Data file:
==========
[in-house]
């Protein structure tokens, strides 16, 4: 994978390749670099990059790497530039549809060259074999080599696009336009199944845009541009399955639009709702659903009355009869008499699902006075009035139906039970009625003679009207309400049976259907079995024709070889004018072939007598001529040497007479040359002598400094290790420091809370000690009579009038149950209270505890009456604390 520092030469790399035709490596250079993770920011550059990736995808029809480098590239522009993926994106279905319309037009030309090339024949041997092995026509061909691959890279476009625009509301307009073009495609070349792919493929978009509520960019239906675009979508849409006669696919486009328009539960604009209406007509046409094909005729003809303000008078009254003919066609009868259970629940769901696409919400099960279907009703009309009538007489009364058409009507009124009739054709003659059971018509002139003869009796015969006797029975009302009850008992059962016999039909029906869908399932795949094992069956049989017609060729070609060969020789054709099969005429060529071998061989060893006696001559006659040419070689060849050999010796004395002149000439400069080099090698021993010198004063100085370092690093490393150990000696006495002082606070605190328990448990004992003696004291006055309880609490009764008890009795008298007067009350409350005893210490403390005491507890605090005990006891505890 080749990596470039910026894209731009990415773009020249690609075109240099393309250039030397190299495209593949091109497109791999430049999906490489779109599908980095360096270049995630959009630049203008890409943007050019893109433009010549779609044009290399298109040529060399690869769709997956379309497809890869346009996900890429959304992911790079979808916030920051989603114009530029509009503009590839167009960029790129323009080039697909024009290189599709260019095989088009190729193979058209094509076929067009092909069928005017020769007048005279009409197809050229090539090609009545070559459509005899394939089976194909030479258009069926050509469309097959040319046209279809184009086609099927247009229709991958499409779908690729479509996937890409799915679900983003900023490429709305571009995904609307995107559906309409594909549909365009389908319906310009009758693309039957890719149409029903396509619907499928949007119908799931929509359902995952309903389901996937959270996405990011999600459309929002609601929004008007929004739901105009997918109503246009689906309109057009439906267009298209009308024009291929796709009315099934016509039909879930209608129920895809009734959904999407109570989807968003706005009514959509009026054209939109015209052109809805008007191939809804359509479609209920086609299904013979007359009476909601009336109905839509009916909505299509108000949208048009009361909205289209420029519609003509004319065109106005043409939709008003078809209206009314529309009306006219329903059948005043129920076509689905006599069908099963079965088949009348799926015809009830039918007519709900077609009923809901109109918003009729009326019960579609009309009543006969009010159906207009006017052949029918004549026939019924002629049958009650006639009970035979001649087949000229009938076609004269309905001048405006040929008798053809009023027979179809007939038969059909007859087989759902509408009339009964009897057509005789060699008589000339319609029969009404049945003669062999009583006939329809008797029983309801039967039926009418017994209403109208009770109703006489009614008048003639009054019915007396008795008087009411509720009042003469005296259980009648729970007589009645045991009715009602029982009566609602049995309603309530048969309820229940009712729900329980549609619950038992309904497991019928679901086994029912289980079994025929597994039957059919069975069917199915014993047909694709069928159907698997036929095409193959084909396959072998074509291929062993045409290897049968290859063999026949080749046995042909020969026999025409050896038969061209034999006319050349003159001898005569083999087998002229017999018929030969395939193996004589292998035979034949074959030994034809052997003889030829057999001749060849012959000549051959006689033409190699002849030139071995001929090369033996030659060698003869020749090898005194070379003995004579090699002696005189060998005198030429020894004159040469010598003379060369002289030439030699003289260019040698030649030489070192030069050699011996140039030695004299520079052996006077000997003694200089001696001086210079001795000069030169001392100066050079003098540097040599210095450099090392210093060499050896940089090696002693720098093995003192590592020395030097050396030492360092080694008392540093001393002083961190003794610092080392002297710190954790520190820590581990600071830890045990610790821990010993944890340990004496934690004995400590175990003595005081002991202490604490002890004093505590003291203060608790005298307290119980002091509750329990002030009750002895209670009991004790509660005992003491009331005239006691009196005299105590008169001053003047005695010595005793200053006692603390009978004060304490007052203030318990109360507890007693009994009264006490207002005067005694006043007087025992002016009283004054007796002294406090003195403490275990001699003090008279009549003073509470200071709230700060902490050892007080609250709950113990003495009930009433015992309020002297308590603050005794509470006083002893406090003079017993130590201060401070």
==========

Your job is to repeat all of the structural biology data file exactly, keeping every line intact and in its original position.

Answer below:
[in-house]
């Protein structure tokens, strides 16, 4: 994978390749670099990059790497530039549809060259074999080599696009336009199944845009541009399955639009709702659903009355009869008499699902006075009035139906039970009625003679009207309400049976259907079995024709070889004018072939007598001529040497007479040359002598400094290790420091809370000690009579009038149950209270505890009456604390 520092030469790399035709490596250079993770920011550059990736995808029809480098590239522009993926994106279905319309037009030309090339024949041997092995026509061909691959890279476009625009509301307009073009495609070349792919493929978009509520960019239906675009979508849409006669696919486009328009539960604009209406007509046409094909005729003809303000008078009254003919066609009868259970629940769901696409919400099960279907009703009309009538007489009364058409009507009124009739054709003659059971018509002139003869009796015969006797029975009302009850008992059962016999039909029906869908399932795949094992069956049989017609060729070609060969020789054709099969005429060529071998061989060893006696001559006659040419070689060849050999010796004395002149000439400069080099090698021993010198004063100085370092690093490393150990000696006495002082606070605190328990448990004992003696004291006055309880609490009764008890009795008298007067009350409350005893210490403390005491507890605090005990006891505890 080749990596470039910026894209731009990415773009020249690609075109240099393309250039030397190299495209593949091109497109791999430049999906490489779109599908980095360096270049995630959009630049203008890409943007050019893109433009010549779609044009290399298109040529060399690869769709997956379309497809890869346009996900890429959304992911790079979808916030920051989603114009530029509009503009590839167009960029790129323009080039697909024009290189599709260019095989088009190729193979058209094509076929067009092909069928005017020769007048005279009409197809050229090539090609009545070559459509005899394939089976194909030479258009069926050509469309097959040319046209279809184009086609099927247009229709991958499409779908690729479509996937890409799915679900983003900023490429709305571009995904609307995107559906309409594909549909365009389908319906310009009758693309039957890719149409029903396509619907499928949007119908799931929509359902995952309903389901996937959270996405990011999600459309929002609601929004008007929004739901105009997918109503246009689906309109057009439906267009298209009308024009291929796709009315099934016509039909879930209608129920895809009734959904999407109570989807968003706005009514959509009026054209939109015209052109809805008007191939809804359509479609209920086609299904013979007359009476909601009336109905839509009916909505299509108000949208048009009361909205289209420029519609003509004319065109106005043409939709008003078809209206009314529309009306006219329903059948005043129920076509689905006599069908099963079965088949009348799926015809009830039918007519709900077609009923809901109109918003009729009326019960579609009309009543006969009010159906207009006017052949029918004549026939019924002629049958009650006639009970035979001649087949000229009938076609004269309905001048405006040929008798053809009023027979179809007939038969059909007859087989759902509408009339009964009897057509005789060699008589000339319609029969009404049945003669062999009583006939329809008797029983309801039967039926009418017994209403109208009770109703006489009614008048003639009054019915007396008795008087009411509720009042003469005296259980009648729970007589009645045991009715009602029982009566609602049995309603309530048969309820229940009712729900329980549609619950038992309904497991019928679901086994029912289980079994025929597994039957059919069975069917199915014993047909694709069928159907698997036929095409193959084909396959072998074509291929062993045409290897049968290859063999026949080749046995042909020969026999025409050896038969061209034999006319050349003159001898005569083999087998002229017999018929030969395939193996004589292998035979034949074959030994034809052997003889030829057999001749060849012959000549051959006689033409190699002849030139071995001929090369033996030659060698003869020749090898005194070379003995004579090699002696005189060998005198030429020894004159040469010598003379060369002289030439030699003289260019040698030649030489070192030069050699011996140039030695004299520079052996006077000997003694200089001696001086210079001795000069030169001392100066050079003098540097040599210095450099090392210093060499050896940089090696002693720098093995003192590592020395030097050396030492360092080694008392540093001393002083961190003794610092080392002297710190954790520190820590581990600071830890045990610790821990010993944890340990004496934690004995400590175990003595005081002991202490604490002890004093505590003291203060608790005298307290119980002091509750329990002030009750002895209670009991004790509660005992003491009331005239006691009196005299105590008169001053003047005695010595005793200053006692603390009978004060304490007052203030318990109360507890007693009994009264006490207002005067005694006043007087025992002016009283004054007796002294406090003195403490275990001699003090008279009549003073509470200071709230700060902490050892007080609250709950113990003495009930009433015992309020002297308590603050005794509470006083002893406090003079017993130590201060401070």